The Review: Cusi Cram’s Novenas for a Lost Hospital
Filing one by one down an old horse lane into an enchanted enclosed courtyard, the communal theatrical experience, created by playwright Cusi Cram (A Lifetime Burning) and Rattlestick’s Artistic Director Daniella Topol (Ironbound), begins to construct itself from the ground up. The ghostly spirits realign, giving us a musical cleansing experience backed by period play and disco anthems. It’s a soulful albeit oddly scattered beginning, as the world premiere of Novenas for a Lost Hospital floats the memories of those lost to plagues and tragedies upward into the night air like blue butterflies on the breath of saints.
The remembrance play sets out to celebrate the 161-year-old Catholic institution that once sat strongly and boldly just down the street from the church where the majority of the play takes place. Fancy condos sit there now, garishly smiling down telling us all to forget, but this experiential march pleads the opposite. In the heartfelt meandering vision of a past all that is connected to St. Vincent’s Hospital, from the green open door sanctuary to the AIDS Memorial down the street where the play solemnly ends, strikes out forward, floundering and flying in a complicated past and present. The storied piece hits the mark the majority of the night, but fades in and out of connective consciousness. The examination tries to encapsulate all that transpired in the hearts and minds of those involved, failing at times, but finding the heart beat just often enough to keep us hopeful throughout its steadfast 2 1/2 hour flight. It’s a tearful dig down into dismissal, death, and devotion of past trauma where it collides with our soul, exploring a convergence of beliefs and duty played out by a crew filled with the conviction of those determined to inform.
A novena, from the Latin word for nine, is an ancient tradition of devotional private or public prayer said nine times over successive days or weeks. Or in this particular case, nine prayers said in succession for a lost ideal and cause, something that the venerable St. Vincent, the patron saint of hospitals, would have bowed down for. Novenas for a Lost Hospital sets out to remember and celebrate, nine times over, the institute named for him, St. Vincent’s Hospital. The history of the often lamented institution that is sorely missed by those touched by its caring hands resonates within this construction, but the main draw that brings me to this Rattlestick event is the tragic but beautiful history of care and attention this Catholic hospital gave to the thousands of HIV/AIDS patients that arrived at its doors in need of treatment and who were not welcomed in the same manner elsewhere.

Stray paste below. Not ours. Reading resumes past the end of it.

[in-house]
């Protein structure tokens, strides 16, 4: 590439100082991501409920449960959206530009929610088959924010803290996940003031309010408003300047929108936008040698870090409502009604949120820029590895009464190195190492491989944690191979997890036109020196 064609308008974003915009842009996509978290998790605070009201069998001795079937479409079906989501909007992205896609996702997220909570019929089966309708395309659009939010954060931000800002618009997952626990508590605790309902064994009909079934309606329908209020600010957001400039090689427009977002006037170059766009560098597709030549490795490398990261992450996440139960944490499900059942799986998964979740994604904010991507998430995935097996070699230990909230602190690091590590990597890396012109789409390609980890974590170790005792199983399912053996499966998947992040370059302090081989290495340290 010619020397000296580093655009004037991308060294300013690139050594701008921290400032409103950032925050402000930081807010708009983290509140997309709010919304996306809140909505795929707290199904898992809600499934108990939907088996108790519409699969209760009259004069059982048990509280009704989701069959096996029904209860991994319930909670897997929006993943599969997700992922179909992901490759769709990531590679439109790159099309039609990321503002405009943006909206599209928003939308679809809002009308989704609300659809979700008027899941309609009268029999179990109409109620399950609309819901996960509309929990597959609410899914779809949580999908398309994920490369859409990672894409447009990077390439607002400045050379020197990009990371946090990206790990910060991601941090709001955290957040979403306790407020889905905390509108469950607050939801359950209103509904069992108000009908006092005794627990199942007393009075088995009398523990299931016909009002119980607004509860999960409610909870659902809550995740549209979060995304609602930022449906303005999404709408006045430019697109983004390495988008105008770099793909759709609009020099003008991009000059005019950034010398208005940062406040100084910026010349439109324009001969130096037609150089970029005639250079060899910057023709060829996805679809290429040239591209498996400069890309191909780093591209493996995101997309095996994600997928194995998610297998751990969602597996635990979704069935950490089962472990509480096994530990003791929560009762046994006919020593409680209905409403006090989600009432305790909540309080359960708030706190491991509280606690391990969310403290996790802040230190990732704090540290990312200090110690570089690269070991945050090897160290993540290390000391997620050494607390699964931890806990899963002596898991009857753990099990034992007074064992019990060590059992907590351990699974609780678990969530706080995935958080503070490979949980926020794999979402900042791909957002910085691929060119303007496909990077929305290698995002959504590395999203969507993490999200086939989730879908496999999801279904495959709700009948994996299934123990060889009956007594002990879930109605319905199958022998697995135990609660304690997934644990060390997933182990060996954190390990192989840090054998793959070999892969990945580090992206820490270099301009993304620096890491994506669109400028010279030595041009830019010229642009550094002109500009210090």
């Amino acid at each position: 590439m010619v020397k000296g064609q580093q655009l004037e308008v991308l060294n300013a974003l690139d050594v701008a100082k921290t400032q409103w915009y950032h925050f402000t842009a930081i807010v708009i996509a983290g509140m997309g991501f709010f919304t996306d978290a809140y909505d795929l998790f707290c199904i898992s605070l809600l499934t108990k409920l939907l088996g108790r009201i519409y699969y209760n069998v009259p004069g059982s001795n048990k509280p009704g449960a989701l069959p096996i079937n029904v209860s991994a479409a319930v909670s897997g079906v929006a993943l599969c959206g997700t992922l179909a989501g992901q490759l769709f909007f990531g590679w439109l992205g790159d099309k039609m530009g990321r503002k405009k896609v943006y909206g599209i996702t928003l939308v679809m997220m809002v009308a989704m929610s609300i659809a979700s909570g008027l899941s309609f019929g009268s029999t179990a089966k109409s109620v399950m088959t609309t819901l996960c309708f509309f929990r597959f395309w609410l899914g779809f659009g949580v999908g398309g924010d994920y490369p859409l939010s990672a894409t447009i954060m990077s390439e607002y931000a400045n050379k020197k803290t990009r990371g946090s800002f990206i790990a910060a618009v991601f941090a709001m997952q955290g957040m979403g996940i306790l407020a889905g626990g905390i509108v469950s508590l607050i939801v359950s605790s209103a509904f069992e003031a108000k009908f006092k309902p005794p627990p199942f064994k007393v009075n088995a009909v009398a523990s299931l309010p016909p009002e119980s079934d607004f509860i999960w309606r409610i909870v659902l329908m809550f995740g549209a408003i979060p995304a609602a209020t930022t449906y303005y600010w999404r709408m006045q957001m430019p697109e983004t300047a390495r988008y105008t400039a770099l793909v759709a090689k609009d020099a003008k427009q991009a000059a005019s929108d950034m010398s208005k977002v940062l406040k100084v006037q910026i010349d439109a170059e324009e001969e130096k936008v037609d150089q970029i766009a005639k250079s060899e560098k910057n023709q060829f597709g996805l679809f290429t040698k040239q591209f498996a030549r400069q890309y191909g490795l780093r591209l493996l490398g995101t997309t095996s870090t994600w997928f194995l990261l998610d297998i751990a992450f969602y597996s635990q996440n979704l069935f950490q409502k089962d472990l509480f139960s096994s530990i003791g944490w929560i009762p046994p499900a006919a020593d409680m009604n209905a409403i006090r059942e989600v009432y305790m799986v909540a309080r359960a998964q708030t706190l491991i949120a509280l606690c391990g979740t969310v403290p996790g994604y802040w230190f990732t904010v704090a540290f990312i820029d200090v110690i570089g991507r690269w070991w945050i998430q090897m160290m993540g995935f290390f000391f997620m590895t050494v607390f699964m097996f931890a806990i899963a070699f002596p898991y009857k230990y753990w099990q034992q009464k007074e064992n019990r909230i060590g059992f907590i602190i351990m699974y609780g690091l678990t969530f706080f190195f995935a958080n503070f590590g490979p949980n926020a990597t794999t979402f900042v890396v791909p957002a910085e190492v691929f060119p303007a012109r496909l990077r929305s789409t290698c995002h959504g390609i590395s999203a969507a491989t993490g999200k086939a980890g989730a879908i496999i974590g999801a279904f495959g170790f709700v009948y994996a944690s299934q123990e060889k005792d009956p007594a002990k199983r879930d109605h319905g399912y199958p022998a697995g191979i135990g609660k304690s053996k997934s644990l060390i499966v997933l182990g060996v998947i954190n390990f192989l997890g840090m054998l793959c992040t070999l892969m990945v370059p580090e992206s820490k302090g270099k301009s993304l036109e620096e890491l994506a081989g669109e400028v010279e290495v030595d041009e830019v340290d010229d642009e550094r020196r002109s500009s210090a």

In the press release, Dramaturg Guy Lancaster writes, “St. Vincent’s Hospital was started inside a rented house on East 13th Street in 1849 during a cholera epidemic by four nuns from the Sisters of Charity. It was the first Catholic hospital in Manhattan. Survivors of disasters such as the sinking of the Titanic, the Triangle Shirtwaist Factory Fire and September 11th were treated at St. Vincent’s after it moved to its eventual site on 7th Avenue in 1856. A devastating new plague, HIV/AIDS, would profoundly affect the institution and the surrounding neighborhood from the 1980s onwards as the hospital became a center for AIDS research and treatment. By the time St. Vincent’s closed its doors on April 30, 2010, 3,500 employees had lost their jobs. The last Catholic hospital in Manhattan was replaced by a luxury condo development.”
The conflict of ideals and faith play a central role in this dissection and autopsy, guided through by the awe-inspiring Kathleen Chalfant (Off-Broadway’s Wit, For Peter Pan on Her 70th Birthday) portraying Saint Elizabeth Seton, the first American born Saint. She was a woman not of her time, who found the passion and the direction inside to create, in a drafty old brownstone, an institution that would grow to become this beacon of hope for so many. Inspired by the thousands of caretakers and patients of St. Vincent’s Hospital, all portrayed by a devoted crew made of Ken Barnett, Goussy Celestin, Justin Genna, Steven Jeltsch, Alvin Keith, Shayne Lebron-Acevedo, Kelly McAndrew, Noriko Omichi, Rafael Sánchez, Laura Vogels, and Natalie Woolams-Torres, Cram attempts with a soulful conviction to unearth the hospital that many called “the soul of our city”. Drawing forth an army of ghosts from underneath the brand new condos that sit on that very same lot, she brings the discouraging and tragic history to life, as if resurrecting its bleeding still heart like Lazarus on a hospital bed.